Democratic candidate for lieutenant governor and current Nevada Assemblywoman Lucy Flores (D-Las Vegas) (L) introduces U.S. Vice President Joe Biden at a get-out-the-vote rally at a union hall on November 1, 2014 in Las Vegas, Nevada. Biden is stumping for Nevada Democrats ahead of the November 4th election. (Photo by Ethan Miller/Getty Images)

Other allegations

In March 2019, former Nevada lawmaker Lucy Flores alleged that Biden had kissed and touched her inappropriately in 2014. In response to Flores’s allegation, Biden said it “was never my intention” to make Flores or another woman feel uncomfortable.

“In my many years on the campaign trail and in public life, I have offered countless handshakes, hugs, expressions of affection, support and comfort. And not once — never — did I believe I acted inappropriately,” he said in the statement. “If it is suggested I did so, I will listen respectfully. But it was never my intention.”

He added that he did not recall the alleged interaction with Flores, but said, “We have arrived at an important time when women feel they can and should relate their experiences.”

Shortly after those allegations were made, a half dozen other women spoke up to say that Biden had made remarks or touched them in ways that made them uncomfortable, although none alleged assault. One was Reade, who told a local California newspaper that Biden had inappropriately touched her and made her uncomfortable. She did not raise an accusation of assault. In 2019 interviews with the Washington Post, Reade said that Biden “touched her neck and shoulders but did not mention the alleged assault or suggest there was more to the story.”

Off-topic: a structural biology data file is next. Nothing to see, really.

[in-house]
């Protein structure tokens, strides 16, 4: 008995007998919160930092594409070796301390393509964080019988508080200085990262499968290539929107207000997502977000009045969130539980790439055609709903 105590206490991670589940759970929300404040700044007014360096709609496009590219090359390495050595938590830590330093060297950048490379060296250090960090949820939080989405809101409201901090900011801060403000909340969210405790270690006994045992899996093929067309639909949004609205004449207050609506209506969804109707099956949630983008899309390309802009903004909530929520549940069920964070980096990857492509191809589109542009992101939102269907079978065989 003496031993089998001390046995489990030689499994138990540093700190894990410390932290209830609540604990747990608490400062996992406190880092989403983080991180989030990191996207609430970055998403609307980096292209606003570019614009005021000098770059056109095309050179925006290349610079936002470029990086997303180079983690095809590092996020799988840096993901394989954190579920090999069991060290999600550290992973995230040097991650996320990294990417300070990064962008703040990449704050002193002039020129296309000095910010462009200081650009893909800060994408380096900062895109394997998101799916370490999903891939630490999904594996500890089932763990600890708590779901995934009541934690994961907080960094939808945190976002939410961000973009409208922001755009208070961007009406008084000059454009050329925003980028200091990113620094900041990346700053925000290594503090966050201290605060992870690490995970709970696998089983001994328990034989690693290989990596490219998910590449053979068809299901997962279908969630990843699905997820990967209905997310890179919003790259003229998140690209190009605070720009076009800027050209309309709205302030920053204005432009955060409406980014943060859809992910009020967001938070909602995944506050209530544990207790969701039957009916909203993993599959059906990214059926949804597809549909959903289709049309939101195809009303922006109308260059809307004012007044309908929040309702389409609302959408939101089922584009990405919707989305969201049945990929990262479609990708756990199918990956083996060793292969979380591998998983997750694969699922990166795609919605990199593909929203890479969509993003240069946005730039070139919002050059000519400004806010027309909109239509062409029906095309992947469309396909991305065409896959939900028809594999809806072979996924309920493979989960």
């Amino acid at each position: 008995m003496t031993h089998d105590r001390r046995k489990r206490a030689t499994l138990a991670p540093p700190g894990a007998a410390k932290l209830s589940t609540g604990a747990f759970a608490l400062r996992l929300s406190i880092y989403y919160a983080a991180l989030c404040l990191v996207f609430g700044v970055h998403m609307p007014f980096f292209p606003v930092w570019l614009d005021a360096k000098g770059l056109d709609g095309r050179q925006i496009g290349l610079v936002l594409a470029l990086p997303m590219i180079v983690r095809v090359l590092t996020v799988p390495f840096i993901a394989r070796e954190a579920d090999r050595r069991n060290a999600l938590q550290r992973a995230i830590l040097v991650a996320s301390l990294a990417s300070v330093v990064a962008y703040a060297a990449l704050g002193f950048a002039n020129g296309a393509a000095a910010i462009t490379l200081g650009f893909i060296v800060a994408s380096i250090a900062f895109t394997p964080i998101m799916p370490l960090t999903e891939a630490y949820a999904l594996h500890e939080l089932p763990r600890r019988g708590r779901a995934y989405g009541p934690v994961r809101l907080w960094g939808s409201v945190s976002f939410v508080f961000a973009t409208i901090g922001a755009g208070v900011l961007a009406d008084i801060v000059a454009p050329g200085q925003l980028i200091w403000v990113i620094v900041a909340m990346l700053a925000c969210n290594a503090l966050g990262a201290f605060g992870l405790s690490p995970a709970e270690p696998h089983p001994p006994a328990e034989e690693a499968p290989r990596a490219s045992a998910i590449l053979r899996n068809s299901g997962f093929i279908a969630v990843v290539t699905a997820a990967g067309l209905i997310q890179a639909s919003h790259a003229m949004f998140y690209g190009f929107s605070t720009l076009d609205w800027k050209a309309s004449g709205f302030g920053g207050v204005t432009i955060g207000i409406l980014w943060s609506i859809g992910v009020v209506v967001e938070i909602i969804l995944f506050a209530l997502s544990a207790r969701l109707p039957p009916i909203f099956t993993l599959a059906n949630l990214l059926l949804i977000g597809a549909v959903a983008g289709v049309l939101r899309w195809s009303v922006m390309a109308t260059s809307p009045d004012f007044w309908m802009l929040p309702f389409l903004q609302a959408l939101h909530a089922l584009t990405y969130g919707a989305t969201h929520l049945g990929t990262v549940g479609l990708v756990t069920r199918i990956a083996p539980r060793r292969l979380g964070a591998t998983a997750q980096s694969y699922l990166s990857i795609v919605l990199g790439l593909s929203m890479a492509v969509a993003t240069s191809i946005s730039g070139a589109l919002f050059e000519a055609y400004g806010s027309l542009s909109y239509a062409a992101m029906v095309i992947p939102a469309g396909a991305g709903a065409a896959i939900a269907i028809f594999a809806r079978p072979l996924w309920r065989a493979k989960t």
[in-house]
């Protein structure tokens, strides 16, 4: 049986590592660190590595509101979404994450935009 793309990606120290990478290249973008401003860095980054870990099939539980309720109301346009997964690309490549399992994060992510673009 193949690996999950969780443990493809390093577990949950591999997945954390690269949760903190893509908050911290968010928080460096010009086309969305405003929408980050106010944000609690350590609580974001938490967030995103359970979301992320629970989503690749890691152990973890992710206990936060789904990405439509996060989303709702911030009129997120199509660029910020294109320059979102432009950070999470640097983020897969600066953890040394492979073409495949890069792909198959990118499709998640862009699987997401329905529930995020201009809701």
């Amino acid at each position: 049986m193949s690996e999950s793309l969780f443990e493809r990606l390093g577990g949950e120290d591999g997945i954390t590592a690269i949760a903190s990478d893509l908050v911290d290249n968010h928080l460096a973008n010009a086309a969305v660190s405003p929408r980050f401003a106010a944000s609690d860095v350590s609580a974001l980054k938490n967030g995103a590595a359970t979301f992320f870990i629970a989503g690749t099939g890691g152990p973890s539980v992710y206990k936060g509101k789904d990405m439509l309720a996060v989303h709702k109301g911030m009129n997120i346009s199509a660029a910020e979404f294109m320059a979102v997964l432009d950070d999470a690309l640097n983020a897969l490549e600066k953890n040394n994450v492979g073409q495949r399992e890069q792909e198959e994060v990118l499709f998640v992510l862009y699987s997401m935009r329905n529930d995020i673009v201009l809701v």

On April 9, Reade filed a report with the Washington, D.C., police accusing Biden of sexual assault. She said she did not mention the assault at the time because she was scared of retribution, and though she twice voted for the Obama-Biden presidential ticket, she said she doesn’t plan to cast a vote for president in November. Reade has had her credibility questioned due to positive comments she wrote about Russian President Vladimir Putin.

In an April 12 story on the allegations, the New York Times talked to a number of staffers who said they had not heard of the incident and said it was out of character for Biden. However, two former interns told the Times that they “recalled that she abruptly stopped supervising them in April, before the end of their internship,” which echoes Reade’s claim that her duties were scaled back.

Last week, the Intercept published an August 11, 1993, call to Larry King’s CNN show. Although not identified at the time, the caller was Reade’s mother, Jeanette Altimus, who Reade says she told about the alleged assault at the time it occurred.

“I’m wondering what a staffer would do besides go to the press in Washington?” said the caller, who was identified as a woman living in San Luis Obispo, Calif., where Altimus resided at the time. “My daughter has just left there, after working for a prominent senator, and could not get through with her problems at all, and the only thing she could have done was go to the press, and she chose not to do it out of respect for him.”

King replied, “In other words, she had a story to tell but, out of respect for the person she worked for, she didn’t tell it?”

“That’s true,” said the caller.

Congressional records list Reade’s last month of employment as August 1993.